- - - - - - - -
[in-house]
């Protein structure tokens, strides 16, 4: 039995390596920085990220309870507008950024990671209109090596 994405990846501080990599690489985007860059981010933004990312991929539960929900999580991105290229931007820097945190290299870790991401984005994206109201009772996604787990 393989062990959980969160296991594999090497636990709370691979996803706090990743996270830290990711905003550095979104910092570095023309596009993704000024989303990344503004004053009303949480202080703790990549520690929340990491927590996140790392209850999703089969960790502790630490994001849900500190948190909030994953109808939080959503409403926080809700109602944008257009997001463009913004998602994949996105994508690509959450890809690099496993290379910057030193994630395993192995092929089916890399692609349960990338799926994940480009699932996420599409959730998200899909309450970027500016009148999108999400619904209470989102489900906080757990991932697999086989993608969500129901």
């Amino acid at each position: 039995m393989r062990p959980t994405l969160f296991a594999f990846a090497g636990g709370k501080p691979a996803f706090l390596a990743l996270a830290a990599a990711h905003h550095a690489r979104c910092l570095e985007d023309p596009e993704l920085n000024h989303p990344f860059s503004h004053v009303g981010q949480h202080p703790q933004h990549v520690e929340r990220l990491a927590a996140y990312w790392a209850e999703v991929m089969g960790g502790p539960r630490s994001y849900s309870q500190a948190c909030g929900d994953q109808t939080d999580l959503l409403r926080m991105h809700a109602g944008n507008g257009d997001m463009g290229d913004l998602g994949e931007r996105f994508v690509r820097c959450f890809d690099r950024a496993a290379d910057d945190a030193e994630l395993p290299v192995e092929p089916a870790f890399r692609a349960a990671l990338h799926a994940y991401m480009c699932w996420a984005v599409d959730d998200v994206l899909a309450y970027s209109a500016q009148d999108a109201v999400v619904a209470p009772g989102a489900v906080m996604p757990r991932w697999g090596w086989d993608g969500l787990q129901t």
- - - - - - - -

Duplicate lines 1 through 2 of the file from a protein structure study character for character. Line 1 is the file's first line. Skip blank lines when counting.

[in-house]
């Protein structure tokens, strides 16, 4: 039995390596920085990220309870507008950024990671209109090596 994405990846501080990599690489985007860059981010933004990312991929539960929900999580991105290229931007820097945190290299870790991401984005994206109201009772996604787990 393989062990959980969160296991594999090497636990709370691979996803706090990743996270830290990711905003550095979104910092570095023309596009993704000024989303990344503004004053009303949480202080703790990549520690929340990491927590996140790392209850999703089969960790502790630490994001849900500190948190909030994953109808939080959503409403926080809700109602944008257009997001463009913004998602994949996105994508690509959450890809690099496993290379910057030193994630395993192995092929089916890399692609349960990338799926994940480009699932996420599409959730998200899909309450970027500016009148999108999400619904209470989102489900906080757990991932697999086989993608969500129901």